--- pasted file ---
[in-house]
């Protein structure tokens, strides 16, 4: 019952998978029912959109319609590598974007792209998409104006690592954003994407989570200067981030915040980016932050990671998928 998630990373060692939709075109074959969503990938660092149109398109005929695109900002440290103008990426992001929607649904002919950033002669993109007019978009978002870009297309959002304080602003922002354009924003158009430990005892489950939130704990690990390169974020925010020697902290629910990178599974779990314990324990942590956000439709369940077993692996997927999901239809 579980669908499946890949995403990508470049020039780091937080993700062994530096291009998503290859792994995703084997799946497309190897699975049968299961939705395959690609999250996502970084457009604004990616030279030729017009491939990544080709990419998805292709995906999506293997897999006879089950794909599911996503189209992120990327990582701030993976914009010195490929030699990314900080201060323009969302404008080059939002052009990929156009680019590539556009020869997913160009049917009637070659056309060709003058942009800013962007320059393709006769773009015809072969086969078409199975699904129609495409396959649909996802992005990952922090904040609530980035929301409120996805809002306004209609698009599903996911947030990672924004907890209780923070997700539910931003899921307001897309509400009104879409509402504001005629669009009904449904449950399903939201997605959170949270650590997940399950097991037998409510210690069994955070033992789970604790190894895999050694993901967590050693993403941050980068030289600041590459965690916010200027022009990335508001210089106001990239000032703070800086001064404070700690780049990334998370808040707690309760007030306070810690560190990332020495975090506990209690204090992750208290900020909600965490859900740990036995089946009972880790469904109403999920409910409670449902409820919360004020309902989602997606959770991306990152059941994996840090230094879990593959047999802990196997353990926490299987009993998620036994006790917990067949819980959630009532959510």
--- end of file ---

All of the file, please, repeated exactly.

[in-house]
């Protein structure tokens, strides 16, 4: 019952998978029912959109319609590598974007792209998409104006690592954003994407989570200067981030915040980016932050990671998928 998630990373060692939709075109074959969503990938660092149109398109005929695109900002440290103008990426992001929607649904002919950033002669993109007019978009978002870009297309959002304080602003922002354009924003158009430990005892489950939130704990690990390169974020925010020697902290629910990178599974779990314990324990942590956000439709369940077993692996997927999901239809 579980669908499946890949995403990508470049020039780091937080993700062994530096291009998503290859792994995703084997799946497309190897699975049968299961939705395959690609999250996502970084457009604004990616030279030729017009491939990544080709990419998805292709995906999506293997897999006879089950794909599911996503189209992120990327990582701030993976914009010195490929030699990314900080201060323009969302404008080059939002052009990929156009680019590539556009020869997913160009049917009637070659056309060709003058942009800013962007320059393709006769773009015809072969086969078409199975699904129609495409396959649909996802992005990952922090904040609530980035929301409120996805809002306004209609698009599903996911947030990672924004907890209780923070997700539910931003899921307001897309509400009104879409509402504001005629669009009904449904449950399903939201997605959170949270650590997940399950097991037998409510210690069994955070033992789970604790190894895999050694993901967590050693993403941050980068030289600041590459965690916010200027022009990335508001210089106001990239000032703070800086001064404070700690780049990334998370808040707690309760007030306070810690560190990332020495975090506990209690204090992750208290900020909600965490859900740990036995089946009972880790469904109403999920409910409670449902409820919360004020309902989602997606959770991306990152059941994996840090230094879990593959047999802990196997353990926490299987009993998620036994006790917990067949819980959630009532959510």